Biden extended the state of emergency for a year because of the continuing threat of terrorism

U.S. President Joe Biden extended the state of emergency in the country for a year because of the continued threat of terrorism, the White House press office said Wednesday, Sept. 15.

According to Biden, the threat of further attacks on U.S. citizens, which led to the declaration of a national emergency on Sept. 23, 2001, has not been eliminated.

“The crisis [caused by terrorist attacks and threats of terrorism, including the September 11, 2001 terrorist attacks in New York, Pennsylvania and against the Pentagon] continues to pose an unusual and extraordinary threat to the national security, foreign policy and economy of the United States. For this reason, I have decided that it is necessary to extend the national emergency against those who commit, threaten to commit, or support terrorism,” the American leader stressed.

In doing so, Biden extended the federal authorities’ authority to combat terrorist financing for another year.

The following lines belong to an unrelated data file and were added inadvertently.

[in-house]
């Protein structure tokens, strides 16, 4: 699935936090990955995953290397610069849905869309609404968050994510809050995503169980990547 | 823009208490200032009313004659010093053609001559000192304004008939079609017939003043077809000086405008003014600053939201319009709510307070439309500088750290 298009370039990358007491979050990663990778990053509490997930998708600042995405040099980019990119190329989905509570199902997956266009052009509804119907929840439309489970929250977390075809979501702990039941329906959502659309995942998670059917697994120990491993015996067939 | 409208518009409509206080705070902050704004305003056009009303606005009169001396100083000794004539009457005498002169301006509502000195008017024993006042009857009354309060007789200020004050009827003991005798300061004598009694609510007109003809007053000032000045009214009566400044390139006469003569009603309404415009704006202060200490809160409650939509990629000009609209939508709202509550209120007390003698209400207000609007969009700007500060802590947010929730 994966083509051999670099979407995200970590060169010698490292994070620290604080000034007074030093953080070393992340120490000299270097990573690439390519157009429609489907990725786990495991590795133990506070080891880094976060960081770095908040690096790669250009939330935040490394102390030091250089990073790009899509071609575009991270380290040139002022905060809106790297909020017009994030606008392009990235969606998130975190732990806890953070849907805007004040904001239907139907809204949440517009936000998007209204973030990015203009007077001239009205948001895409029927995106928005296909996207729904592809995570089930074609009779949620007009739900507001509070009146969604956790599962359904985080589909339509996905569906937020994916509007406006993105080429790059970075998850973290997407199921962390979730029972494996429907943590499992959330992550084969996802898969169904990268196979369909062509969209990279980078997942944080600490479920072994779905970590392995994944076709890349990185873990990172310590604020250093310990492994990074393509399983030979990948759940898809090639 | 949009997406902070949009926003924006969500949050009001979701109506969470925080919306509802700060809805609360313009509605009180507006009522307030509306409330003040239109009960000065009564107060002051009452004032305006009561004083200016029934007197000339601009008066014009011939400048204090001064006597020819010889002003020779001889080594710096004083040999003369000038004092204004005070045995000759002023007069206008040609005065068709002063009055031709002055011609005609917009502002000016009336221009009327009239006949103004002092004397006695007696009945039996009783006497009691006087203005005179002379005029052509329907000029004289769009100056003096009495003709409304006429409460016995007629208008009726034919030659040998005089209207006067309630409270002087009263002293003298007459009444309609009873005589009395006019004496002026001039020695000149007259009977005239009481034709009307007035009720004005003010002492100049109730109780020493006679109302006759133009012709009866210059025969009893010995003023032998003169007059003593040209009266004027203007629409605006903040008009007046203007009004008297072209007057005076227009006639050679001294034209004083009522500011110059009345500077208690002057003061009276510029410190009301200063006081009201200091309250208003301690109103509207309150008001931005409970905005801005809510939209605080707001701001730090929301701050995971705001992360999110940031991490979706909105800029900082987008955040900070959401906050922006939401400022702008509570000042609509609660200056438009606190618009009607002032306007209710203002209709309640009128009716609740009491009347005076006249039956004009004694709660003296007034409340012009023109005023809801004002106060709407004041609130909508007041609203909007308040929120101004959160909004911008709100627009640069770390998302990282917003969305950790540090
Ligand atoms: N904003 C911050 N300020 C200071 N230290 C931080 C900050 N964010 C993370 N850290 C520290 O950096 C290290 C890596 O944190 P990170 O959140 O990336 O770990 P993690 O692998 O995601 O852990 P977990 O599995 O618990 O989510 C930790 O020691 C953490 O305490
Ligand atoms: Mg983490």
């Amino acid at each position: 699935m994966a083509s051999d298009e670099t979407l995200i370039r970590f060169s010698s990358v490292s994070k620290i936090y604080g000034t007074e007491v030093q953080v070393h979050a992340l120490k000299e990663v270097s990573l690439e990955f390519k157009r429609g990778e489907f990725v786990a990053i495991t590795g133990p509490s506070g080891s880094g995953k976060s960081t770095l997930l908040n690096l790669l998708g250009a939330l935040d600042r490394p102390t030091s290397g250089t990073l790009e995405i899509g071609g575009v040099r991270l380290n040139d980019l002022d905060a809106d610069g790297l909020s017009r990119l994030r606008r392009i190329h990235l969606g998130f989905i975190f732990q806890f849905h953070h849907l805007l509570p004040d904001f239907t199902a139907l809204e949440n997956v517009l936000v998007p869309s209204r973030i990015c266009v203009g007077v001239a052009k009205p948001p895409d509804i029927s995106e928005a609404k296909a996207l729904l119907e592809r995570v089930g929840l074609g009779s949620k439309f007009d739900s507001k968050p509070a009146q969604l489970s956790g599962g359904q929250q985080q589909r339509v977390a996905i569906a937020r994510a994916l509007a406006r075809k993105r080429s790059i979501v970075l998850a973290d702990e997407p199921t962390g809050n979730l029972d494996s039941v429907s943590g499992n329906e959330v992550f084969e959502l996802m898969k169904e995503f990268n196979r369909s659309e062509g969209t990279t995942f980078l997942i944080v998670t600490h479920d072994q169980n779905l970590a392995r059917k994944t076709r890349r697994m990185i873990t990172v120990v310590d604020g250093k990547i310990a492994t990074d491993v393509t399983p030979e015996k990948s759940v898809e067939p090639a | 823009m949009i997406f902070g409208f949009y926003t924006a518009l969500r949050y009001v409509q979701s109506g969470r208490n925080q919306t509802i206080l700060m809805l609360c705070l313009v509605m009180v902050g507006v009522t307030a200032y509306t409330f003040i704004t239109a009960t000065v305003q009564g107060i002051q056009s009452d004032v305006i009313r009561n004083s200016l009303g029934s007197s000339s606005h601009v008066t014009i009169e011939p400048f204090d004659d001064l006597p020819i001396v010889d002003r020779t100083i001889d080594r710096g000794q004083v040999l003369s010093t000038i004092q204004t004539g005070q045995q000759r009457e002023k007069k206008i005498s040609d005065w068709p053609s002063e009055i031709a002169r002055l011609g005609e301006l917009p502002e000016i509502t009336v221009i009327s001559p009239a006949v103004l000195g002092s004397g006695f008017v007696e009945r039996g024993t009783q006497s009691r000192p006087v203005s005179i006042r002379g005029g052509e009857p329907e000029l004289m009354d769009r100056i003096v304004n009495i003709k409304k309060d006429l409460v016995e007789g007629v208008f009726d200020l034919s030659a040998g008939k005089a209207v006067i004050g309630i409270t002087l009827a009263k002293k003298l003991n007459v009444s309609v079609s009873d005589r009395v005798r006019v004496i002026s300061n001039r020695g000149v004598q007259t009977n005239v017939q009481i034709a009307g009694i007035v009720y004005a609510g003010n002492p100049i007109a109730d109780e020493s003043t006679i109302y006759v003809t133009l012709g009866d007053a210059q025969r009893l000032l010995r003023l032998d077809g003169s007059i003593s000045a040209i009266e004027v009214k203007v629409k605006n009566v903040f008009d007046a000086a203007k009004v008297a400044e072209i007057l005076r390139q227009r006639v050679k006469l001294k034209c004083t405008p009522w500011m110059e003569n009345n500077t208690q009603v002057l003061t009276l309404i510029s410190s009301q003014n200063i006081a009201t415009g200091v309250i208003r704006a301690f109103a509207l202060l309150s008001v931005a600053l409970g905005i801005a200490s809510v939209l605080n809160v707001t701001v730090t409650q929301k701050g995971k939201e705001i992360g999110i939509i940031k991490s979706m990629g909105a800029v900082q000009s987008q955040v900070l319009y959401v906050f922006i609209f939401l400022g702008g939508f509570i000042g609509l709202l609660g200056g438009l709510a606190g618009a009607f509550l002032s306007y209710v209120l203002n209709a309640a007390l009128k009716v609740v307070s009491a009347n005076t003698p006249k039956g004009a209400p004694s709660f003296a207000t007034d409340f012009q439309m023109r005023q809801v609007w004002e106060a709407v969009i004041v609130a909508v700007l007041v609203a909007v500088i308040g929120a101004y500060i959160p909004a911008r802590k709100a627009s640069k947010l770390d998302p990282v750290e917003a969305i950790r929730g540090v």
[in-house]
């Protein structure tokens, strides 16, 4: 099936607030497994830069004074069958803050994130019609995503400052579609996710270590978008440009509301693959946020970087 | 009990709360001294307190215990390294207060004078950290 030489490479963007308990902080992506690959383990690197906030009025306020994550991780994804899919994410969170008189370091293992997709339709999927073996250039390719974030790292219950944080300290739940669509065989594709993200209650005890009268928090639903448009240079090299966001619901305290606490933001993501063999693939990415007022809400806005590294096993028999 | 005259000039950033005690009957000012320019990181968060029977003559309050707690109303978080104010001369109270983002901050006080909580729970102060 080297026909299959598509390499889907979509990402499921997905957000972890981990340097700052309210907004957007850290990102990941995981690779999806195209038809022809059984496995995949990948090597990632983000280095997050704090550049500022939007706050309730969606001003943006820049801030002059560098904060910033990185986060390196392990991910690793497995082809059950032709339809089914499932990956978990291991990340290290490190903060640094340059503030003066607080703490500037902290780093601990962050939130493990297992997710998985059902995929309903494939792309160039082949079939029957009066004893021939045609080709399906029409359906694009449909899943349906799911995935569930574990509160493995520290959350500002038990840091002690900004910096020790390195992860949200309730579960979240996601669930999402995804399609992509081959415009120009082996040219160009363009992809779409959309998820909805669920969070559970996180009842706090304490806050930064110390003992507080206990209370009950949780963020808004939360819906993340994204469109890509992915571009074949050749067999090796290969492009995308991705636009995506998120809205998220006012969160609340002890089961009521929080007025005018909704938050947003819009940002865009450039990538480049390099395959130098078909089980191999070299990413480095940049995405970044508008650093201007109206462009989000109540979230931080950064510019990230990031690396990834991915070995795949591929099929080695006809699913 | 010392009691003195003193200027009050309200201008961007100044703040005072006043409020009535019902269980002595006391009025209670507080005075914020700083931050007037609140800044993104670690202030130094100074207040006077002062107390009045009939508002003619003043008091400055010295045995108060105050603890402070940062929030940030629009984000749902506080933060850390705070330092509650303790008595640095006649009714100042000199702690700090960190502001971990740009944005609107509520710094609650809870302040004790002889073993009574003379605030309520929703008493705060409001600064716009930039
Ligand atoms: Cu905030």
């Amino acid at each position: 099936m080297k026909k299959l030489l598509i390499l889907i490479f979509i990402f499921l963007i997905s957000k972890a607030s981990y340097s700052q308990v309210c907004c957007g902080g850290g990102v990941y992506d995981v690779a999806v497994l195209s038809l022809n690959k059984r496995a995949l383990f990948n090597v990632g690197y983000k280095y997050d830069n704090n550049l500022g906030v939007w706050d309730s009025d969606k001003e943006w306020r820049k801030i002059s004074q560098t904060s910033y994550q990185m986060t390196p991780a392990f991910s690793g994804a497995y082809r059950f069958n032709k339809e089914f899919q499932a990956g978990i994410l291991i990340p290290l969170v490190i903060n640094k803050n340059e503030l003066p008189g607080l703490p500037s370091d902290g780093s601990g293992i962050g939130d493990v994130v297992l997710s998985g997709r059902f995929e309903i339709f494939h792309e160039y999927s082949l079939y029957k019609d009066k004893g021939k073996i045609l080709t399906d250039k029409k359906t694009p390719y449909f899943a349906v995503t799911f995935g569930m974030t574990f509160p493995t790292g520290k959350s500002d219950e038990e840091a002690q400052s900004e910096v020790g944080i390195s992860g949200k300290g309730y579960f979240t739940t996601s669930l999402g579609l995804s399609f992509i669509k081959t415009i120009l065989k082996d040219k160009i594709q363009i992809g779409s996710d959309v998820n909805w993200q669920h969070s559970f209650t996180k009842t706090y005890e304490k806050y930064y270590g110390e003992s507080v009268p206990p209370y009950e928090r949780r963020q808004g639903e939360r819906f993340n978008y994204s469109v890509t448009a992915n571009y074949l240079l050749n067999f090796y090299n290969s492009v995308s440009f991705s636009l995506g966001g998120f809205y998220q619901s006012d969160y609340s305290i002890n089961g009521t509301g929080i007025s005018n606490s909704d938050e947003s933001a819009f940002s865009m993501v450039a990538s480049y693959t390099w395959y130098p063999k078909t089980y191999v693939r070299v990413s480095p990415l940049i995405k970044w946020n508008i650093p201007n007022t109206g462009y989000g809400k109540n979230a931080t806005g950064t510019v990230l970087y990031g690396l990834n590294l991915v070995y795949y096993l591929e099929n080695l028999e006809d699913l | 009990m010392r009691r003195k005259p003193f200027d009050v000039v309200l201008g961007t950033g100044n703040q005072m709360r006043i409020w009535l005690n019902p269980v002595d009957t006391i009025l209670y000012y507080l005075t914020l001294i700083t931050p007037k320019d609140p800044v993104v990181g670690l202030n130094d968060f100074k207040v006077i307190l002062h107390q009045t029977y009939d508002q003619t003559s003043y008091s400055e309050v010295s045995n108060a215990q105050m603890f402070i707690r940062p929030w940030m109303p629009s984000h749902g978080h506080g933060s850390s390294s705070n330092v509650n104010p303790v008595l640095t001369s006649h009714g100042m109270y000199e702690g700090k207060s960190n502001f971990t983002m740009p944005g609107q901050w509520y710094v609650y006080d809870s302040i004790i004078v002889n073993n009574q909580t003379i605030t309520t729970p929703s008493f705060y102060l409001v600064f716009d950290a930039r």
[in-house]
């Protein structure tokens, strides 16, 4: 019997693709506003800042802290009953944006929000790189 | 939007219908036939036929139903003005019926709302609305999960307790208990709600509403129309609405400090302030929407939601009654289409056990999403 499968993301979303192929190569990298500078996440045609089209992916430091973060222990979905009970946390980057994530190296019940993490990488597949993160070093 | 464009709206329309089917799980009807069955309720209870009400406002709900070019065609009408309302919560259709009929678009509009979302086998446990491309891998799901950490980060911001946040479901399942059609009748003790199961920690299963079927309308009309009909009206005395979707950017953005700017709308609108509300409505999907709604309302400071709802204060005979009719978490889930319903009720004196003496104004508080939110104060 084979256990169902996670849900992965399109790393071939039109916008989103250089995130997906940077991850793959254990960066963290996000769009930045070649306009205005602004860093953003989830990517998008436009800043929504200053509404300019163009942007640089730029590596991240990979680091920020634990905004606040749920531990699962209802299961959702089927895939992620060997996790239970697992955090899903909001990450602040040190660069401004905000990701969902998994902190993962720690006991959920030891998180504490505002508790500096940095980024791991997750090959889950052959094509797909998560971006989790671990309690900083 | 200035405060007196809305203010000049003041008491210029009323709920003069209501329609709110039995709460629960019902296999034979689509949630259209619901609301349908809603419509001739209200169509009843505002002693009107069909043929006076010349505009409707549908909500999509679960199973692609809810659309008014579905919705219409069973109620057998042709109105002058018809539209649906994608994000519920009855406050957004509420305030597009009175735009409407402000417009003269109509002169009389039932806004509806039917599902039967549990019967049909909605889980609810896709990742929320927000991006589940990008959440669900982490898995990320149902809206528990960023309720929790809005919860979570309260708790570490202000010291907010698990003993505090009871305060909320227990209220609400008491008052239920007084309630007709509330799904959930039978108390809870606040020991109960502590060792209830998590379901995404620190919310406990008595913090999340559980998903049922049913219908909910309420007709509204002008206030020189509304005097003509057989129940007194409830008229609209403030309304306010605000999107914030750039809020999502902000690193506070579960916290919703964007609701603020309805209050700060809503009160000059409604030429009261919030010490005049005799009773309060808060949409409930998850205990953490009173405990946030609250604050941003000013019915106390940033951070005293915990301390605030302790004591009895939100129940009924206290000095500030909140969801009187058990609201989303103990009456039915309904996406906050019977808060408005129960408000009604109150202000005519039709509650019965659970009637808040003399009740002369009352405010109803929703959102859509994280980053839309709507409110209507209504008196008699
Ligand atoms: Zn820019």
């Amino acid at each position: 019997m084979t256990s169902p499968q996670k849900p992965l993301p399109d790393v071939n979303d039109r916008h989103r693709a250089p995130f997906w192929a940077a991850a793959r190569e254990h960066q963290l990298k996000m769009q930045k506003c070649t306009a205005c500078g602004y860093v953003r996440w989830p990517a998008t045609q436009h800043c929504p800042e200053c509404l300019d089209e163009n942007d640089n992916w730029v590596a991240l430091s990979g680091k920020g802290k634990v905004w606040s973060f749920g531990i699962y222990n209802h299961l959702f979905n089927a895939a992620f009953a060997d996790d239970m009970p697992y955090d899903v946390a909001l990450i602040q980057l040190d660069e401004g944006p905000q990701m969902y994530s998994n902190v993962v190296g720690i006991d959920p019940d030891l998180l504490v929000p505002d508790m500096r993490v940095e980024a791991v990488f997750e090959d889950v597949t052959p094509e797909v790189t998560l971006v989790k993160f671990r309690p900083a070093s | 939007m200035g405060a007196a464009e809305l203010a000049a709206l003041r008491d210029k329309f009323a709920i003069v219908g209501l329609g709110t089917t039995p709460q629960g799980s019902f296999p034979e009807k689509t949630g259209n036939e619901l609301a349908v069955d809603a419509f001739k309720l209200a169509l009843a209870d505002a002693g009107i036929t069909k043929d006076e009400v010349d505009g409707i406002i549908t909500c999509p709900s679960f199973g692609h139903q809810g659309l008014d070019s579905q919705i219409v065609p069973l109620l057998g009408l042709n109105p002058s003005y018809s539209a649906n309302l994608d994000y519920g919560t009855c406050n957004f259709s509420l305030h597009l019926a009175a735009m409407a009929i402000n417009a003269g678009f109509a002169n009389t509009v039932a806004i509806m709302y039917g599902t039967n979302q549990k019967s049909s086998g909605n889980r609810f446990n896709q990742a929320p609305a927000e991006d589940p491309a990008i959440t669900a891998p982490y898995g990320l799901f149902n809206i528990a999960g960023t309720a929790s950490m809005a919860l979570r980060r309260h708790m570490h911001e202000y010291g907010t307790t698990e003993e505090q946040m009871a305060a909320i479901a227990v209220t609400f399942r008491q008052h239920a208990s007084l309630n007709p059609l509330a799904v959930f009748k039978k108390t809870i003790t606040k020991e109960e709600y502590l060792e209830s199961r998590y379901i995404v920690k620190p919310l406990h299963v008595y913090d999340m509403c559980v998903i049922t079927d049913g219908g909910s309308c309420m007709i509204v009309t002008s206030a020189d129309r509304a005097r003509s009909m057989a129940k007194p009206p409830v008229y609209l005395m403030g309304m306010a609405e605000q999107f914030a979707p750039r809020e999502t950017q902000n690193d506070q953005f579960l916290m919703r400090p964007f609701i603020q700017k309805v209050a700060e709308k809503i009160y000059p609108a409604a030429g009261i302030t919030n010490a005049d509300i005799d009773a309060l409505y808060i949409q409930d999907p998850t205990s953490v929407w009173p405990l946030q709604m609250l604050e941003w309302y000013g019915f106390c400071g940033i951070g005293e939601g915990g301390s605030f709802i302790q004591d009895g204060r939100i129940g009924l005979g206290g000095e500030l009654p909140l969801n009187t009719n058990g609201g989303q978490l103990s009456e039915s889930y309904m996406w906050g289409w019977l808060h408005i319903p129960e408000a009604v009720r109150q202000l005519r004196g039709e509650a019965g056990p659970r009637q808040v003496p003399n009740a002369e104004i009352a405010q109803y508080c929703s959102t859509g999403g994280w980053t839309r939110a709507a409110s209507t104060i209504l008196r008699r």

On September 14, U.S. intelligence agencies speculated that al-Qaeda could rebuild its capacity for terrorist attacks on U.S. soil in a year or two.

At the same time, Director of U.S. National Intelligence, Cheryl Haines, named the countries with the greatest threat of terrorism. She included Yemen, Somalia, Syria and Iraq among them. At the same time, the American intelligence service did not make Afghanistan a priority, but it is going to follow closely the possibility of terrorist groups there to restore their positions.

At the same time, Haines acknowledged that due to the withdrawal of troops from Afghanistan, Washington’s ability to collect intelligence inside the country has decreased.

On September 13, U.S. Secretary of State Anthony Blinken said that U.S. intelligence suggests that al-Qaeda’s capabilities have degraded so much years ago that the group is now incapable of organizing terrorist attacks abroad. However, the Americans will maintain “extreme vigilance” regarding the restoration of the terrorist group’s capabilities, as well as its ability to harm other countries outside Afghanistan.

The United States entered Afghanistan in 2001 to overthrow the Taliban regime, under which the al-Qaida leadership was based on Afghan territory.